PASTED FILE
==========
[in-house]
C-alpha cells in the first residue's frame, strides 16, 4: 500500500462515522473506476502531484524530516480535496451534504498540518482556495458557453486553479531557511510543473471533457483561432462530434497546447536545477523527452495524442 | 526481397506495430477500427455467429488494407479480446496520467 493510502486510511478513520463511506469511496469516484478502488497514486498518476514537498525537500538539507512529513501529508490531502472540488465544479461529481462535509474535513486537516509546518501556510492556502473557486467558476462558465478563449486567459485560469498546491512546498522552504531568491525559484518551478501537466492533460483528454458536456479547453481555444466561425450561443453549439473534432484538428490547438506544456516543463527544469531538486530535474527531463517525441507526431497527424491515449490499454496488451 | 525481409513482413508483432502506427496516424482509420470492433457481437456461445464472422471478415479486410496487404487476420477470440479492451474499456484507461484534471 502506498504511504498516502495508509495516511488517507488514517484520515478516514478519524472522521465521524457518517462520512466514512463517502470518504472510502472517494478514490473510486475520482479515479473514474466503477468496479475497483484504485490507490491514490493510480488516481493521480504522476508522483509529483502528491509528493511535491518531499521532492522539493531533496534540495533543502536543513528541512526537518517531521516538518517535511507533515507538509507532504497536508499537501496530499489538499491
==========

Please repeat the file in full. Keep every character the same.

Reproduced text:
[in-house]
C-alpha cells in the first residue's frame, strides 16, 4: 500500500462515522473506476502531484524530516480535496451534504498540518482556495458557453486553479531557511510543473471533457483561432462530434497546447536545477523527452495524442 | 526481397506495430477500427455467429488494407479480446496520467 493510502486510511478513520463511506469511496469516484478502488497514486498518476514537498525537500538539507512529513501529508490531502472540488465544479461529481462535509474535513486537516509546518501556510492556502473557486467558476462558465478563449486567459485560469498546491512546498522552504531568491525559484518551478501537466492533460483528454458536456479547453481555444466561425450561443453549439473534432484538428490547438506544456516543463527544469531538486530535474527531463517525441507526431497527424491515449490499454496488451 | 525481409513482413508483432502506427496516424482509420470492433457481437456461445464472422471478415479486410496487404487476420477470440479492451474499456484507461484534471 502506498504511504498516502495508509495516511488517507488514517484520515478516514478519524472522521465521524457518517462520512466514512463517502470518504472510502472517494478514490473510486475520482479515479473514474466503477468496479475497483484504485490507490491514490493510480488516481493521480504522476508522483509529483502528491509528493511535491518531499521532492522539493531533496534540495533543502536543513528541512526537518517531521516538518517535511507533515507538509507532504497536508499537501496530499489538499491